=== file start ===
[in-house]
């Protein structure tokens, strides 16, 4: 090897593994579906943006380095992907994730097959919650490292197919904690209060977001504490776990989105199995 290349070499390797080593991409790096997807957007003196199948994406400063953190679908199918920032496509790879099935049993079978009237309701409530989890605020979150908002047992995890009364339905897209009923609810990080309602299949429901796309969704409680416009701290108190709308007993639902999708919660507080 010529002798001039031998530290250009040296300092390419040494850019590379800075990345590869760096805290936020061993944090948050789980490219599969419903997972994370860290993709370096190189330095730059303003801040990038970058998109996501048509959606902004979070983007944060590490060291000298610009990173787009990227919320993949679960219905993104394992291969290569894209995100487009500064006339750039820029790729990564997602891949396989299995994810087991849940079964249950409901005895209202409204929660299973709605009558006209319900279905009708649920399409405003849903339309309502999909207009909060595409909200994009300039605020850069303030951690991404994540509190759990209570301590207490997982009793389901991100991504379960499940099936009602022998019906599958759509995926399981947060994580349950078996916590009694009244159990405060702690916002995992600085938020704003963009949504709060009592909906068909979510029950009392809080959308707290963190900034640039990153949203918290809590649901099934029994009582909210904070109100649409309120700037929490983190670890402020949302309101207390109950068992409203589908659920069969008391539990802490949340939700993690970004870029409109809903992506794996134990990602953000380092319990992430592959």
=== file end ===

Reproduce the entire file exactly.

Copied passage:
[in-house]
């Protein structure tokens, strides 16, 4: 090897593994579906943006380095992907994730097959919650490292197919904690209060977001504490776990989105199995 290349070499390797080593991409790096997807957007003196199948994406400063953190679908199918920032496509790879099935049993079978009237309701409530989890605020979150908002047992995890009364339905897209009923609810990080309602299949429901796309969704409680416009701290108190709308007993639902999708919660507080 010529002798001039031998530290250009040296300092390419040494850019590379800075990345590869760096805290936020061993944090948050789980490219599969419903997972994370860290993709370096190189330095730059303003801040990038970058998109996501048509959606902004979070983007944060590490060291000298610009990173787009990227919320993949679960219905993104394992291969290569894209995100487009500064006339750039820029790729990564997602891949396989299995994810087991849940079964249950409901005895209202409204929660299973709605009558006209319900279905009708649920399409405003849903339309309502999909207009909060595409909200994009300039605020850069303030951690991404994540509190759990209570301590207490997982009793389901991100991504379960499940099936009602022998019906599958759509995926399981947060994580349950078996916590009694009244159990405060702690916002995992600085938020704003963009949504709060009592909906068909979510029950009392809080959308707290963190900034640039990153949203918290809590649901099934029994009582909210904070109100649409309120700037929490983190670890402020949302309101207390109950068992409203589908659920069969008391539990802490949340939700993690970004870029409109809903992506794996134990990602953000380092319990992430592959």